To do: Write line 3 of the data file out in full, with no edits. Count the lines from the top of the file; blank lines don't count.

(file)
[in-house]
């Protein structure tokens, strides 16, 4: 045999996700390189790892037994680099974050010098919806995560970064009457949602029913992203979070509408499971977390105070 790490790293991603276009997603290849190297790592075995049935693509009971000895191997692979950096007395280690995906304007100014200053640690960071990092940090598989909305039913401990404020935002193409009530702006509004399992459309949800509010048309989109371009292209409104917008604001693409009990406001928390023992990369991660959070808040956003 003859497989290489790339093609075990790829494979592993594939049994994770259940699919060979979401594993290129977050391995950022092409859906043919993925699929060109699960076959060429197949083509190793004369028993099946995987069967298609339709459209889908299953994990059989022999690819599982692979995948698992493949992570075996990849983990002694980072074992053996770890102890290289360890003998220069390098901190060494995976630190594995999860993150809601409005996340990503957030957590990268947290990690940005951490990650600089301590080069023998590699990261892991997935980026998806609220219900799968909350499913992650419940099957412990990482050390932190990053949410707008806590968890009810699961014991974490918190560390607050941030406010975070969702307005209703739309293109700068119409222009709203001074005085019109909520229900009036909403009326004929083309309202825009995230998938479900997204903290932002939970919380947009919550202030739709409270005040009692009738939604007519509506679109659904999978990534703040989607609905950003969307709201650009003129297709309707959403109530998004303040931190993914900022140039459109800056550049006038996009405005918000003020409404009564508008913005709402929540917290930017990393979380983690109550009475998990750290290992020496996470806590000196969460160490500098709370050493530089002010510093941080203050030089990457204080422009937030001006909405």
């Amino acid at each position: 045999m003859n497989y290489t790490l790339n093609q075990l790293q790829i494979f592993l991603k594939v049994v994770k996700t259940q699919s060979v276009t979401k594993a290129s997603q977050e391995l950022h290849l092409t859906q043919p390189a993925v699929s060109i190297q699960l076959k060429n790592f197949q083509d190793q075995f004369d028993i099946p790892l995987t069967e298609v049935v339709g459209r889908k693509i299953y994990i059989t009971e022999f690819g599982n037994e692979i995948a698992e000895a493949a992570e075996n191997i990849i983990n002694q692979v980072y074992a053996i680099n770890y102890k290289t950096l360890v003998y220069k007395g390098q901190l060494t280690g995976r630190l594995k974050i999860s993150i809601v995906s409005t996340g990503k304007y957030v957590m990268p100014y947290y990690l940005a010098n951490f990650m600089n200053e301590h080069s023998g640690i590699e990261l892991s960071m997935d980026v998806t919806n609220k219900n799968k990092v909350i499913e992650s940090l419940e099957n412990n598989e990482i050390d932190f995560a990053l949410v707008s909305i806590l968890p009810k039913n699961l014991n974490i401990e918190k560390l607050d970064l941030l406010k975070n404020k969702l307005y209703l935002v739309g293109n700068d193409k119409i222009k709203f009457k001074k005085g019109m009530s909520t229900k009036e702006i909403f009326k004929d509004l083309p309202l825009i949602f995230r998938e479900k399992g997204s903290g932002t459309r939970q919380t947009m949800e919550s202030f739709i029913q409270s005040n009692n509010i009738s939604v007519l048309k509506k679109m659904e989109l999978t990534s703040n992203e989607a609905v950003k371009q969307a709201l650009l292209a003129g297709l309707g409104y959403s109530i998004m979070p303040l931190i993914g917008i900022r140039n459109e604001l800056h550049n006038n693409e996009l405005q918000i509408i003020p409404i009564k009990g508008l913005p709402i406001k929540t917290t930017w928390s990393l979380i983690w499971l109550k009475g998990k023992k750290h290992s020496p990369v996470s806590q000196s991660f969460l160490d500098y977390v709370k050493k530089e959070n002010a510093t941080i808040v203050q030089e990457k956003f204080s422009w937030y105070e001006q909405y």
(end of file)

């Amino acid at each position: 045999m003859n497989y290489t790490l790339n093609q075990l790293q790829i494979f592993l991603k594939v049994v994770k996700t259940q699919s060979v276009t979401k594993a290129s997603q977050e391995l950022h290849l092409t859906q043919p390189a993925v699929s060109i190297q699960l076959k060429n790592f197949q083509d190793q075995f004369d028993i099946p790892l995987t069967e298609v049935v339709g459209r889908k693509i299953y994990i059989t009971e022999f690819g599982n037994e692979i995948a698992e000895a493949a992570e075996n191997i990849i983990n002694q692979v980072y074992a053996i680099n770890y102890k290289t950096l360890v003998y220069k007395g390098q901190l060494t280690g995976r630190l594995k974050i999860s993150i809601v995906s409005t996340g990503k304007y957030v957590m990268p100014y947290y990690l940005a010098n951490f990650m600089n200053e301590h080069s023998g640690i590699e990261l892991s960071m997935d980026v998806t919806n609220k219900n799968k990092v909350i499913e992650s940090l419940e099957n412990n598989e990482i050390d932190f995560a990053l949410v707008s909305i806590l968890p009810k039913n699961l014991n974490i401990e918190k560390l607050d970064l941030l406010k975070n404020k969702l307005y209703l935002v739309g293109n700068d193409k119409i222009k709203f009457k001074k005085g019109m009530s909520t229900k009036e702006i909403f009326k004929d509004l083309p309202l825009i949602f995230r998938e479900k399992g997204s903290g932002t459309r939970q919380t947009m949800e919550s202030f739709i029913q409270s005040n009692n509010i009738s939604v007519l048309k509506k679109m659904e989109l999978t990534s703040n992203e989607a609905v950003k371009q969307a709201l650009l292209a003129g297709l309707g409104y959403s109530i998004m979070p303040l931190i993914g917008i900022r140039n459109e604001l800056h550049n006038n693409e996009l405005q918000i509408i003020p409404i009564k009990g508008l913005p709402i406001k929540t917290t930017w928390s990393l979380i983690w499971l109550k009475g998990k023992k750290h290992s020496p990369v996470s806590q000196s991660f969460l160490d500098y977390v709370k050493k530089e959070n002010a510093t941080i808040v203050q030089e990457k956003f204080s422009w937030y105070e001006q909405y």